Alleged ‘protocol officer’ resigns in flag controversy
Courtney Hume, the man politicians say was introduced as a protocol officer from the Office of the Prime Minister for the swearing in of the new Mayor of Montego Bay has resigned as a special assistant to a State Minister.
Yesterday, the Office of the Prime Minister (OPM) denied that Hume was employed in that section of the Government in either Kingston or Montego Bay.
In a statement this afternoon, Noel Arscott, the minister of Local Government confirmed the OPM report saying Hume worked for a State Minister in another ministry.
Arscott did not name the ministry, but The Gleaner/Power 106 News understands that Hume worked for Sharon Ffolkes Abrahams, the junior minister for Industry, Investment and Commerce.
“Our investigations have revealed that his involvement in organizing the function, whether he instructed the decorator or not, was not authorized,” Arscott says.
“Mr. Hume’s resignation has been accepted by the relevant office with immediate
effect, and we thank him for his service.”
Hume is alleged to have instructed the decorator for the swearing in ceremony of the Montego Bay Mayor to abandon the use of green fabric on the backdrop for the stage which should have been a representation of the national flag.
READ: Flag controversy deepens
See full text of statement from Noel Arscott, Minister of Local Government
On behalf of the Government of Jamaica, I wish to express my unreserved and sincerest apologies to the Jamaican people for the inadvertent misuse of the colours of the Jamaican flag at the recent swearing-in ceremony of the newly elected Mayor of Montego Bay.
As Minister with responsibility for Local Government, the buck stops with me.
I wish to assure the Jamaican people that a full investigation is being carried out, and the chips will fall where they may.
Personally, I have been more than troubled by recent perceived disharmony resonant across some local Councils.
With regard to the St. James incident, my investigations thus far have revealed that errors may have been committed by a number of parties.
These could extend to the Municipal Service, the private contractor, and persons in the employ of the State on the recommendation of the political directorate.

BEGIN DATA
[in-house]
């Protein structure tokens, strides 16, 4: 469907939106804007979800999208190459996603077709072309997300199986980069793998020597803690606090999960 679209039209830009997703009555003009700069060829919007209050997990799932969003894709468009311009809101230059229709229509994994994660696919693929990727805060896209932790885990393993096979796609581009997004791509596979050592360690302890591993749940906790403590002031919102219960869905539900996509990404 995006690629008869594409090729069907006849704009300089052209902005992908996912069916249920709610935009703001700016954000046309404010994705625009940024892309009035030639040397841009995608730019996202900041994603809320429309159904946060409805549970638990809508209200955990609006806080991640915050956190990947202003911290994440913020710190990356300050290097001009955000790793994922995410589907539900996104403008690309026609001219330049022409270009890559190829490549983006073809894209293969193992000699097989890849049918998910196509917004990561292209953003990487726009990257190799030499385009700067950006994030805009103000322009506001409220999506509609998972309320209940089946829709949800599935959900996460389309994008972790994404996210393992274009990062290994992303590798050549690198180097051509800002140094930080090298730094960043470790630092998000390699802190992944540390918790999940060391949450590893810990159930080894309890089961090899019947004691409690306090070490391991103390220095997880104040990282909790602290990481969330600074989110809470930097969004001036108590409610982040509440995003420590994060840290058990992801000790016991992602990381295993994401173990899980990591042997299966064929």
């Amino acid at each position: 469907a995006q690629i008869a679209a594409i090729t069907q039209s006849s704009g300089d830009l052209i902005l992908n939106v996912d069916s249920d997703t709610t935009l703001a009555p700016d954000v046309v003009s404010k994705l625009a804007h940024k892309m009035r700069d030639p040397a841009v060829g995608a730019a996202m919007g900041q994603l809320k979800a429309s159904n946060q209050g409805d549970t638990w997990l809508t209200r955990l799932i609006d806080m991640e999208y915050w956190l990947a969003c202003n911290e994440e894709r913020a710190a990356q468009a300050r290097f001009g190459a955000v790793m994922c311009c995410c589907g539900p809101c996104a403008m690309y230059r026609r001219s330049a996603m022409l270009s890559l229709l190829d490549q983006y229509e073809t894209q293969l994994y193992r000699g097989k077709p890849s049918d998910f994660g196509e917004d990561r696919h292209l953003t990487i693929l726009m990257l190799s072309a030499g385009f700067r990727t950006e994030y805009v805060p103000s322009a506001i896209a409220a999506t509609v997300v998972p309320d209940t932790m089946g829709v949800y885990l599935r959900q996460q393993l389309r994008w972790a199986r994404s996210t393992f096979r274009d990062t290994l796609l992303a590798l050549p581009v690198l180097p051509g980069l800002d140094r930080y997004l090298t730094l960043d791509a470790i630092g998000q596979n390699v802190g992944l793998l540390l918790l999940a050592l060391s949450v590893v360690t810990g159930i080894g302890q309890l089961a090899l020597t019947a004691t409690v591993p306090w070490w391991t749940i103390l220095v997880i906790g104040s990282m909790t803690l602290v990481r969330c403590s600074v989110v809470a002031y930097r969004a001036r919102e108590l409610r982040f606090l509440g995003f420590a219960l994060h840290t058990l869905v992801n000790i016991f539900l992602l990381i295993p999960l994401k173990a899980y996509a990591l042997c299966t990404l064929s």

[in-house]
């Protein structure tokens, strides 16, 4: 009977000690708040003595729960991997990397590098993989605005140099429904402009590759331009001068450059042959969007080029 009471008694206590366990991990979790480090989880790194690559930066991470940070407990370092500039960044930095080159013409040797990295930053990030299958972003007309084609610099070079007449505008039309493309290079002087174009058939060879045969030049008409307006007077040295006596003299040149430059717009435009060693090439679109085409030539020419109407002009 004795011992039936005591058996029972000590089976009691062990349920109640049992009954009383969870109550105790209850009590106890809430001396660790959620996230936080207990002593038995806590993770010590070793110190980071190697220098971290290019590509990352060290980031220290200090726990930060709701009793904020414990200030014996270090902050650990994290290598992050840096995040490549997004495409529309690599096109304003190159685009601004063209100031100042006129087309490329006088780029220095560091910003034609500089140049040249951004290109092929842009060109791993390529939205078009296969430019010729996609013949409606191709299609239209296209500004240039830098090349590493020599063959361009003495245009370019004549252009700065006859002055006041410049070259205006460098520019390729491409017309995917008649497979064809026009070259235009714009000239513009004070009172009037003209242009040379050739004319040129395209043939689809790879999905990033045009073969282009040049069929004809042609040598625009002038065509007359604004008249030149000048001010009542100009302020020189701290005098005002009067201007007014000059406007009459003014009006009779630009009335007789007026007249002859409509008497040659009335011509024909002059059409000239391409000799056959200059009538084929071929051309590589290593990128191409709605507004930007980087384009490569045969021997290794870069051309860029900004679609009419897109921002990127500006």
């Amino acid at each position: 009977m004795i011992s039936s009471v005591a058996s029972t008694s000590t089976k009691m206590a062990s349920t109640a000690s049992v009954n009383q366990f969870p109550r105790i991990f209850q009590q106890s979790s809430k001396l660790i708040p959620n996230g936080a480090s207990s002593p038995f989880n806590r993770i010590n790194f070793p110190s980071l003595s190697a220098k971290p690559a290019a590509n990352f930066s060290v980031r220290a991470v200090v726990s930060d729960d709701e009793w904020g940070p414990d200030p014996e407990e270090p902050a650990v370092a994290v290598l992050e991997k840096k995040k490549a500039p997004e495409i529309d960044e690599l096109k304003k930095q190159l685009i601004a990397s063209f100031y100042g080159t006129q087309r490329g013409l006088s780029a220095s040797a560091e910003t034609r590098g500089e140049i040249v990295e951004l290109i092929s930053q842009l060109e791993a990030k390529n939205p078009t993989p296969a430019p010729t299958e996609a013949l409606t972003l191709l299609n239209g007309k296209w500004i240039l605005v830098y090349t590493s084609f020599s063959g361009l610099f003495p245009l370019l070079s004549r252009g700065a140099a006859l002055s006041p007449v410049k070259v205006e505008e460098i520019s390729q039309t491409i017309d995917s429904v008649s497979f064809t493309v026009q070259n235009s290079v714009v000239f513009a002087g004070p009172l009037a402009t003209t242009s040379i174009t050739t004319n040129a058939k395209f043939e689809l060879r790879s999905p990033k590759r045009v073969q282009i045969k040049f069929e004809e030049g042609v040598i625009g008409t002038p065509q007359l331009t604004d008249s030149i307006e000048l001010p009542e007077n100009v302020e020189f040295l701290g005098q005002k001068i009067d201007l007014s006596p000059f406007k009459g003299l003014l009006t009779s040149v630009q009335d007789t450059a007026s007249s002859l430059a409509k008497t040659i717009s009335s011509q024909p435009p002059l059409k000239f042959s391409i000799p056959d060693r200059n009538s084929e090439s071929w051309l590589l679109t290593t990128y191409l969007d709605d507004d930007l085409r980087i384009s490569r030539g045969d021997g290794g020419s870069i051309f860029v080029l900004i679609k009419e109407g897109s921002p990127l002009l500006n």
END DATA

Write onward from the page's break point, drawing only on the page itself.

Accordingly, I have requested that Parish Councils’ Services Commission investigates the role and responsibility of the Secretary Manager, and his staff in this matter.
Secondly, the Permanent Secretary in my Ministry will be instructing all Parish Councils that private contractors engaged by them, and public servants within the Councils, must be re-trained in the protocols relating to the appropriate use of our national symbols.
The training will be organized by the Ministry of Local Government and Community Development, and the Protocol Section in the Ministry of Foreign Affairs and Foreign Trade.
Finally, Mr. Courtney Hume, whom it is alleged to have instructed the decorator, was actually employed as a Special Assistant to a Minister of State in another Ministry. Our investigations have revealed that his involvement in organizing the function, whether he instructed the decorator or not, was not authorized.
Mr. Hume’s resignation has been accepted by the relevant office with immediate effect, and we thank him for his service.
It is heartening to know that Jamaicans still treasure our national symbols, especially during our 50th anniversary.
I wish to appeal to all Mayors and Secretary Managers of Parish Councils that valuable lessons must now be learnt from this unfortunate error in judgment as we move forward.
I therefore expect allegations of perceived ill-intent to be investigated, with serious consideration given to the concerns of all stakeholders.
If our Nation is to continue to mature as a political democracy, then all stakeholders must participate meaningfully in the making of decisions which affect Jamaican lives, property, and communities.
As elected servants, we are charged by all Jamaicans to defend their interests, and this Administration remains committed to the deepening of People Participation, Accountability, Transparency, and Good governance.
It is crucial that these essential pillars of economic growth and sustainable development are achieved primarily at the level of the community.
Noel Arscott, Minister of Local Government